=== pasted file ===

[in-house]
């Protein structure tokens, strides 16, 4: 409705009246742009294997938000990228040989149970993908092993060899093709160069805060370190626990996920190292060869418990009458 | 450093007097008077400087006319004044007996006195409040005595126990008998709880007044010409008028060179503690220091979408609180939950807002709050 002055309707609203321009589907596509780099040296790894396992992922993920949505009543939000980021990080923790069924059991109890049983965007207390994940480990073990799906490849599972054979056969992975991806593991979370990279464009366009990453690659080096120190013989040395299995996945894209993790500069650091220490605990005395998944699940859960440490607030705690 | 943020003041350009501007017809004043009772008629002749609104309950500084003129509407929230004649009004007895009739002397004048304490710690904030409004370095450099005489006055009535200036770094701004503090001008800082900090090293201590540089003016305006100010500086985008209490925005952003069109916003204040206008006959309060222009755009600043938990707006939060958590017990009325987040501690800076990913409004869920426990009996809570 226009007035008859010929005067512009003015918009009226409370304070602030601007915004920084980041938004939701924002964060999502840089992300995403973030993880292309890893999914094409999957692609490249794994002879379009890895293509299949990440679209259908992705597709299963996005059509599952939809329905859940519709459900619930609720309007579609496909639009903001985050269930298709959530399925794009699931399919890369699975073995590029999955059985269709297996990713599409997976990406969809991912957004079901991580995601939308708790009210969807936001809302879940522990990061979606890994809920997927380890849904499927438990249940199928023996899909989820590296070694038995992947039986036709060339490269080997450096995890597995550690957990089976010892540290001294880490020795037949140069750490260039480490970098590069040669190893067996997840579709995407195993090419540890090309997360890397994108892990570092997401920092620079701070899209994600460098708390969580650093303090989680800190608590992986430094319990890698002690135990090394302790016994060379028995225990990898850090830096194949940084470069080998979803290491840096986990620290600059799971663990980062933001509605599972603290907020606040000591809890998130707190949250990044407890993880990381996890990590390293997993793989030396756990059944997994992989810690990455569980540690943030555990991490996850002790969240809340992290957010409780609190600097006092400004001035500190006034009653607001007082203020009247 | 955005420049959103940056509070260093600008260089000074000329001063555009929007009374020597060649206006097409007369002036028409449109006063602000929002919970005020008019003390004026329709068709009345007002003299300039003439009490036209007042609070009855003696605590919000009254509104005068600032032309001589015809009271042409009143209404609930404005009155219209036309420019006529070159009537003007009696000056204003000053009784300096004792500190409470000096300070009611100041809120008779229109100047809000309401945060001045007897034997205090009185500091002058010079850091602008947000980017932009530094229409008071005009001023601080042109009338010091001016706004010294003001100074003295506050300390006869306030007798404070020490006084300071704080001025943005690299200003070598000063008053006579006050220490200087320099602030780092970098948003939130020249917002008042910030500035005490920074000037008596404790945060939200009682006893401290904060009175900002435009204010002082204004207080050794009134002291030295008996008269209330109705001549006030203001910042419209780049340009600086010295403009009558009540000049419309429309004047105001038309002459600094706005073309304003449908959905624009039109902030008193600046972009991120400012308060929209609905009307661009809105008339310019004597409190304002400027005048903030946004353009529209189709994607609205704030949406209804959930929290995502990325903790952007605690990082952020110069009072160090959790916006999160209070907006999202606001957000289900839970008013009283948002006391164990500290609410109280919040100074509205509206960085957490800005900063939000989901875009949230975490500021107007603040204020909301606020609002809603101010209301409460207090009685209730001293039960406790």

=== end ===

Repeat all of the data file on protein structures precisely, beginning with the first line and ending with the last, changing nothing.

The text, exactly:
[in-house]
């Protein structure tokens, strides 16, 4: 409705009246742009294997938000990228040989149970993908092993060899093709160069805060370190626990996920190292060869418990009458 | 450093007097008077400087006319004044007996006195409040005595126990008998709880007044010409008028060179503690220091979408609180939950807002709050 002055309707609203321009589907596509780099040296790894396992992922993920949505009543939000980021990080923790069924059991109890049983965007207390994940480990073990799906490849599972054979056969992975991806593991979370990279464009366009990453690659080096120190013989040395299995996945894209993790500069650091220490605990005395998944699940859960440490607030705690 | 943020003041350009501007017809004043009772008629002749609104309950500084003129509407929230004649009004007895009739002397004048304490710690904030409004370095450099005489006055009535200036770094701004503090001008800082900090090293201590540089003016305006100010500086985008209490925005952003069109916003204040206008006959309060222009755009600043938990707006939060958590017990009325987040501690800076990913409004869920426990009996809570 226009007035008859010929005067512009003015918009009226409370304070602030601007915004920084980041938004939701924002964060999502840089992300995403973030993880292309890893999914094409999957692609490249794994002879379009890895293509299949990440679209259908992705597709299963996005059509599952939809329905859940519709459900619930609720309007579609496909639009903001985050269930298709959530399925794009699931399919890369699975073995590029999955059985269709297996990713599409997976990406969809991912957004079901991580995601939308708790009210969807936001809302879940522990990061979606890994809920997927380890849904499927438990249940199928023996899909989820590296070694038995992947039986036709060339490269080997450096995890597995550690957990089976010892540290001294880490020795037949140069750490260039480490970098590069040669190893067996997840579709995407195993090419540890090309997360890397994108892990570092997401920092620079701070899209994600460098708390969580650093303090989680800190608590992986430094319990890698002690135990090394302790016994060379028995225990990898850090830096194949940084470069080998979803290491840096986990620290600059799971663990980062933001509605599972603290907020606040000591809890998130707190949250990044407890993880990381996890990590390293997993793989030396756990059944997994992989810690990455569980540690943030555990991490996850002790969240809340992290957010409780609190600097006092400004001035500190006034009653607001007082203020009247 | 955005420049959103940056509070260093600008260089000074000329001063555009929007009374020597060649206006097409007369002036028409449109006063602000929002919970005020008019003390004026329709068709009345007002003299300039003439009490036209007042609070009855003696605590919000009254509104005068600032032309001589015809009271042409009143209404609930404005009155219209036309420019006529070159009537003007009696000056204003000053009784300096004792500190409470000096300070009611100041809120008779229109100047809000309401945060001045007897034997205090009185500091002058010079850091602008947000980017932009530094229409008071005009001023601080042109009338010091001016706004010294003001100074003295506050300390006869306030007798404070020490006084300071704080001025943005690299200003070598000063008053006579006050220490200087320099602030780092970098948003939130020249917002008042910030500035005490920074000037008596404790945060939200009682006893401290904060009175900002435009204010002082204004207080050794009134002291030295008996008269209330109705001549006030203001910042419209780049340009600086010295403009009558009540000049419309429309004047105001038309002459600094706005073309304003449908959905624009039109902030008193600046972009991120400012308060929209609905009307661009809105008339310019004597409190304002400027005048903030946004353009529209189709994607609205704030949406209804959930929290995502990325903790952007605690990082952020110069009072160090959790916006999160209070907006999202606001957000289900839970008013009283948002006391164990500290609410109280919040100074509205509206960085957490800005900063939000989901875009949230975490500021107007603040204020909301606020609002809603101010209301409460207090009685209730001293039960406790």